SOMETIMES, the best pre-election clue is the booing.
Not the standard heckling from the unfriendlies, but rather the chorus of raspberries on normally warm turf.
I recall once, at the 1992 MLB All-Star Game, when then-President Bush was announced to throw out the first pitch. There he was before this San Diego crowd with the city’s favorite son of the diamond, Ted Williams, who also was a true war hero — the kind who this traditionally military town especially embraced. Bush, himself a war hero, had ridden soaring popularity ratings shortly after his Iraq war (seems so long ago, that). Now, however, as Bush the Elder (who turns 90 today) strode to the bump, he was showered with a lusty stream of boos. I, a recent poli-sci student, was surprised at the intensity; something had obviously turned within much of the electorate, be it “the economy, stupid” or whatever else registered with many moderates as — true or not — being out of touch.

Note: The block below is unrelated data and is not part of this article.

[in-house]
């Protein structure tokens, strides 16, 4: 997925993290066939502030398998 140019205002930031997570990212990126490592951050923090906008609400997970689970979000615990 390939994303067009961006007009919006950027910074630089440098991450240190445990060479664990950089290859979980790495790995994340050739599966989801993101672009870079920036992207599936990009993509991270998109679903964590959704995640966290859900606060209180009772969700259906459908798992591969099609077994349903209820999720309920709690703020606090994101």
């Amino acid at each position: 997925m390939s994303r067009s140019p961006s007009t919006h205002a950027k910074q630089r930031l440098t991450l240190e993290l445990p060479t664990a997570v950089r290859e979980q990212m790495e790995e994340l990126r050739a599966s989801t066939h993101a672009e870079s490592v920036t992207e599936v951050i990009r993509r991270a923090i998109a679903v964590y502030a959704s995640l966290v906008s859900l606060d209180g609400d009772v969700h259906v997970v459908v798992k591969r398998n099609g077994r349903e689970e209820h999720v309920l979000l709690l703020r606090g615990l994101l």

Today, in the cold light of his shocking loss, soon-to-be-outgoing House Majority Leader Eric Cantor is coming under some of the same criticism — one month after the opposition to his reelection was burbling up as an interruption of boos.
The political postmortems are scrambling for explanations: Was it Cantor’s “feint” toward immigration reform, or a flexing of Tea Party muscle? Was it openly anti-incumbent fervor, or secretly anti-Semitic sentiment? Was it that Cantor’s ads backfired and raised winner David Brat’s profile? Or did Laura Ingraham or Ben “The Dukes of Hazzard” Jones simply have that much single-voice pull in this redrawn district?
Or, focused on his ascension on the Hill, did the Virginia Republican just forget to kiss enough home-district babies and shake enough hands that weren’t swaddled in corporate cuff links?
To seek answers and insights, we turn now to the nation’s political cartoonists. From both sides of the aisle, they let Cantor have it with both (ink) barrels drawn.
Here are Seven Eye-Catching Cantor Cartoons: